Frizzens of Brass, Alas

  • Edward B. Jelks

Abstract

One steamy July day, while screening shell-midden debris at a site on the Texas Gulf Coast, I plucked a small triangular arrow point chipped from green bottle glass off the screen. The year was 1948, and I was a graduate student at the University of Texas in Austin. I was visiting the dig of one of my archaeology professors, Thomas N. Campbell. The first evidence of European contact found at the site after several weeks of digging, the arrow point provoked a spirited discussion about the site’s age. Did the presence of the point prove that the site dated after first European contact with the Karankawa Indians in the early sixteenth century? Or was it possible that the point was made from a bottle which floated all the way across the Atlantic to be cast upon the Texas beach in pre-Columbian times?

Keywords

Historical Archaeology Historic Site English Colonial European Contact Indian Village 
These keywords were added by machine and not by the authors. This process is experimental and the keywords may be updated as the learning algorithm improves.

Preview

Unable to display preview. Download preview PDF.

Unable to display preview. Download preview PDF.

References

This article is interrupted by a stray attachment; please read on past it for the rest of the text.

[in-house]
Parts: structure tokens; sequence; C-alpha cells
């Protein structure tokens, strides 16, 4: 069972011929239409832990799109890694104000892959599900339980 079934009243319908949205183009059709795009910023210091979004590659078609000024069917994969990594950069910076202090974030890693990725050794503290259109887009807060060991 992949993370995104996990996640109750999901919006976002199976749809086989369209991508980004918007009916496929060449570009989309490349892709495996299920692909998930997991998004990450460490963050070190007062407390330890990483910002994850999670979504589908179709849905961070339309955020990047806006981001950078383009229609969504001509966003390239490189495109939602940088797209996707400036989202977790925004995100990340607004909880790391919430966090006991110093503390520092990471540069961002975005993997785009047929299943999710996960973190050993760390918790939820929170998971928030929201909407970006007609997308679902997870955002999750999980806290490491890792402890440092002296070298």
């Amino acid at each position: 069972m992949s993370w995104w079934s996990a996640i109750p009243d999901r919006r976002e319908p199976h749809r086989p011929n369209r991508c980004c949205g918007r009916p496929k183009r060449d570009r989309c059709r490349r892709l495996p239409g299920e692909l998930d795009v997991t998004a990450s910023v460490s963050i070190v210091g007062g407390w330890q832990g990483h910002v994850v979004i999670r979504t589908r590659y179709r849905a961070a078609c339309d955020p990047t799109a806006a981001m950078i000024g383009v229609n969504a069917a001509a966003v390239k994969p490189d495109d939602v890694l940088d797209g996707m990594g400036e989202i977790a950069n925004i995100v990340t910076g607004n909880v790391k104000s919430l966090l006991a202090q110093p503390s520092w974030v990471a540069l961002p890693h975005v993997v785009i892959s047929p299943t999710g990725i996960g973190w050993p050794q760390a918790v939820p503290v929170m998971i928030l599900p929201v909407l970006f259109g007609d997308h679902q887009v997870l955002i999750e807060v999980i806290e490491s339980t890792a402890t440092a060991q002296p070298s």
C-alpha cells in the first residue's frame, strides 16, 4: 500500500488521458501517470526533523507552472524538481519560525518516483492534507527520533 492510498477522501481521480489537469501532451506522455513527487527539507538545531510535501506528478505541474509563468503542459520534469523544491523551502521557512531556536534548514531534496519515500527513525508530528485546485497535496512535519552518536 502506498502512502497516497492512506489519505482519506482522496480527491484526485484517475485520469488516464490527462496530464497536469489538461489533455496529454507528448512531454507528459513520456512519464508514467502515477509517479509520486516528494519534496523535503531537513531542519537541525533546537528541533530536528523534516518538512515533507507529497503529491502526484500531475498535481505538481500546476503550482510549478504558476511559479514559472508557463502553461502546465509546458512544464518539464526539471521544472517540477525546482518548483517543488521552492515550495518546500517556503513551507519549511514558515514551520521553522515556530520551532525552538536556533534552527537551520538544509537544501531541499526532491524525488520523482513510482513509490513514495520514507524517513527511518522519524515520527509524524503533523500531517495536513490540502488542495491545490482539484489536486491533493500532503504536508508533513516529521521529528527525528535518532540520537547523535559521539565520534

1. Duffield, Lathel F., and Edward B. Jelks, 1961, The Pearson Site. University of Texas, Department of Anthropology, Archaeology Series No. 4. Austin.Google Scholar
  2. Harper, Lloyd, Ruby Harper, R. K. Harris, Inus M. Harris, Edward B. Jelks, and J. Ned Woodall, 1966, Ornaments. In The Gilbert Site, edited by Edward B. Jelks. Bulletin of the Texas Archeological Society 37:87–104.Google Scholar
  3. Harrington, Jean C., 1952, Historic Site Archeology in the United States. In Archeology of the Eastern United States, edited by James B. Griffin. University of Chicago Press, Chicago.Google Scholar
  4. Jelks, Edward B., 1970, Documentary Evidence of Indian Occupation at the Stansbury Site (41-39B1-1). Bulletin of the Texas Archeological Society 41:277–86.Google Scholar
  5. Noëlhume, Ivor, 1969, Historical Archaeology. Alfred A. Knopf, New York.Google Scholar

Copyright information

© Springer Science+Business Media New York 1994

Authors and Affiliations

  • Edward B. Jelks

There are no affiliations available

Personalised recommendations